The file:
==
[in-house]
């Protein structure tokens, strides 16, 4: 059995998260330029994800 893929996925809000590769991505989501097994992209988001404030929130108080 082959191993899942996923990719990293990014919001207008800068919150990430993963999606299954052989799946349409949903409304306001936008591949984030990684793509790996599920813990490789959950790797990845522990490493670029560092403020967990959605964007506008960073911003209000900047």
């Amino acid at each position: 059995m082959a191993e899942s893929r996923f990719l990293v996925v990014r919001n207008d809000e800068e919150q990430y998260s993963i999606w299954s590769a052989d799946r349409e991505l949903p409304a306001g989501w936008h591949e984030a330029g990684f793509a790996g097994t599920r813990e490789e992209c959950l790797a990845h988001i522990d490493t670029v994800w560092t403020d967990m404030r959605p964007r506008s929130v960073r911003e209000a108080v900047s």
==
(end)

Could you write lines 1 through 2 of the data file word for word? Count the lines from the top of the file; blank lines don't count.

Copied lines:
[in-house]
């Protein structure tokens, strides 16, 4: 059995998260330029994800 893929996925809000590769991505989501097994992209988001404030929130108080 082959191993899942996923990719990293990014919001207008800068919150990430993963999606299954052989799946349409949903409304306001936008591949984030990684793509790996599920813990490789959950790797990845522990490493670029560092403020967990959605964007506008960073911003209000900047």